Ramana - Having joint accounts with your relatives to avoid the complexities of probate sounds an excellent idea. As far as I know, it never happens in the UK, I suppose mainly because people don't want relatives to know all the details of their financial dealings (and how much they're worth!). Perhaps I should broach the idea with my 88 year old mum...

Macy said...

I was in an abusive relationship, and stashed money away until I had enough to move out.
So, yes, a secret account probably is a sign something's wrong.
Doesn't mean that the secret account is in itself bad though.

Nick said...

Macy - I think a secret account always suggests something's wrong. Otherwise why would you keep it secret from a partner you trust and want to share everything with?

I'm sorry to hear about the abusive relationship. Unfortunately such relationships are all too common.

Liz said...

Husband opens accounts but in my name. He says, 'Sign here.' I could be signing my life away so it's a good job I trust him. I have no idea what money we have! He'd better not leave me!

Nick said...

Liz - What, you don't know how much money you have? I think you should start asking him a few awkward questions....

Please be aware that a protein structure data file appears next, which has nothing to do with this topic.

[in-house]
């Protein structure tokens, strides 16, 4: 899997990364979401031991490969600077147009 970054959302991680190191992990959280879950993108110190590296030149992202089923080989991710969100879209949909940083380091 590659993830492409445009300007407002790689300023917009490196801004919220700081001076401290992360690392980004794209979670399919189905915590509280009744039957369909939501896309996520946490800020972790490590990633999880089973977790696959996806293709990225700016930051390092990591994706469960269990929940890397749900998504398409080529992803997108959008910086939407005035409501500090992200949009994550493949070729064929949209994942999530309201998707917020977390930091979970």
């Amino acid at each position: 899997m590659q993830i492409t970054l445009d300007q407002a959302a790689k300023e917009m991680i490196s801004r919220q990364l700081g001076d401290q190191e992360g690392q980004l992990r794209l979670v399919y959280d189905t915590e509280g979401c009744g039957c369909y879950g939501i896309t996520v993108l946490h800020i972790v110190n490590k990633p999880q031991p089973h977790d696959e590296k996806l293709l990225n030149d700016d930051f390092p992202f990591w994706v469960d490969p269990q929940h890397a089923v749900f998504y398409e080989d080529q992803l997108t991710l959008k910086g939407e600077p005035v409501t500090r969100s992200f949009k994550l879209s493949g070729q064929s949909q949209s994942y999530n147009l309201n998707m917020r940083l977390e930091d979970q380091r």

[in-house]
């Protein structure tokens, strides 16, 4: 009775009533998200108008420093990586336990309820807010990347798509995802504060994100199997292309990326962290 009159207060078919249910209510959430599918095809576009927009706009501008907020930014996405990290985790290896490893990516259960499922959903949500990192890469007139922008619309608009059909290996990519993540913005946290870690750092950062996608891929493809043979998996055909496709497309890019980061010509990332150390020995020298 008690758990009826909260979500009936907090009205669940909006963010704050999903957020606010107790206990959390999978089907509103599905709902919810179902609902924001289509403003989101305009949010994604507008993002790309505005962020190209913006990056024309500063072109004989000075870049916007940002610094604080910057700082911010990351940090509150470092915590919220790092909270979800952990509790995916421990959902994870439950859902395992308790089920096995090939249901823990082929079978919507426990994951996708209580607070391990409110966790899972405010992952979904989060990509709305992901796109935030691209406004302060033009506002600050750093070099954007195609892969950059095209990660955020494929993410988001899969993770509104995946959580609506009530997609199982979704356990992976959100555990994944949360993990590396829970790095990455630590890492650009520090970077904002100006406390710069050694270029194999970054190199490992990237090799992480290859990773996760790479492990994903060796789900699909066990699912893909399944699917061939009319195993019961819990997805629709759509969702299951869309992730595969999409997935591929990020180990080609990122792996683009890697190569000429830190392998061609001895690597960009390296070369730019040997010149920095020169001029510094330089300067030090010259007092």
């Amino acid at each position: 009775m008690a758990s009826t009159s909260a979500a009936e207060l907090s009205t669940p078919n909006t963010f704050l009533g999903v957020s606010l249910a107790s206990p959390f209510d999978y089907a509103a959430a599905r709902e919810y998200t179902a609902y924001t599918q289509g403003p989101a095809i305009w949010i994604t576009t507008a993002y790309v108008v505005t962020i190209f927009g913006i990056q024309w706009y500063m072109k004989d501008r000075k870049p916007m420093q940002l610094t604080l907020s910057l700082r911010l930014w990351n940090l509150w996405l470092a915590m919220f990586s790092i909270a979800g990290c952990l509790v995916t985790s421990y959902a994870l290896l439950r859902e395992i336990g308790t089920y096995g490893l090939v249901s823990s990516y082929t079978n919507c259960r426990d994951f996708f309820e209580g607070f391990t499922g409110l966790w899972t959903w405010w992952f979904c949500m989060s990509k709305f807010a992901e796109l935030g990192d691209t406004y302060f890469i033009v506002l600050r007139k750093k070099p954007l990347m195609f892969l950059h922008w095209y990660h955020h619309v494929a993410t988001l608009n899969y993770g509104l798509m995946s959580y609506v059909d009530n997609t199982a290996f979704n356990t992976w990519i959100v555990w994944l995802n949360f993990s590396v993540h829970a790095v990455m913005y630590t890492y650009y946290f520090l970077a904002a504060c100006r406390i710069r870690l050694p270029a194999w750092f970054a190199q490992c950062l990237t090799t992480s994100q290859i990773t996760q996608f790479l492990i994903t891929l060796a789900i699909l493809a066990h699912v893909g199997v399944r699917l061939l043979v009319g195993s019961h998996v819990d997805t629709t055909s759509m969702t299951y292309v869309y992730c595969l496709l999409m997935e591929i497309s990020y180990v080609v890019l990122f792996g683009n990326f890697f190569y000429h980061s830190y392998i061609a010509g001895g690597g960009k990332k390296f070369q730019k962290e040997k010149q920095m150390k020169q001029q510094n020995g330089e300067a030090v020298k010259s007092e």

Leah said...

I really enjoyed coming back here and reading the fascinating conversation! Good job Nick.

Wisewebwoman said...

I'm coming out on the opposite side of popular opinion here Nick.
I've seen far too many women abandoned, penniless, while Himself has socked away in an another private account. If I'm quick enough I'll do a forensic and catch him. Or I should say if the woman is quick enough to come to me. And vice versa too.
I'm all for a joint account for running the household but a firm believer in separate accounts also. Things happen and do to the most 'perfect' of relationships.
I also believe in premaritals. For countless reasons.
Emotion should be separated from financial matters. Everyone needs to protect themselves financially from ruin.
XO
Wetblanket WWW

Wisewebwoman said...

Sorry Nick - I meant to add:
And there should be nothing secret about any of this. And a truly healthy relationship would encourage it.
XO
WWW

Nick said...

Leah - I had no idea this was going to develop into such an interesting debate!

www - Difficult one. True that relationships can suddenly collapse, or a partner can die, so a separate account might be a wise standby for an emergency. On the other hand, a separate account implies you have no faith in the relationship, and may even lessen your commitment to it.

But you obviously have a lot of professional experience of broken relationships and financial crises, so your advice is worth thinking about.

TechnoBabe said...

Like you, when hubby and I got together we pooled all we had. Not for one moment did I feel like I should hold out some from him or start a secret stash. I think you are right on many levels. The act of hiding is deceit.

Nick said...

TechnoBabe - Good for you. Though as others have said, if your partner wants to control the money, then a secret hoard of your own might be very necessary.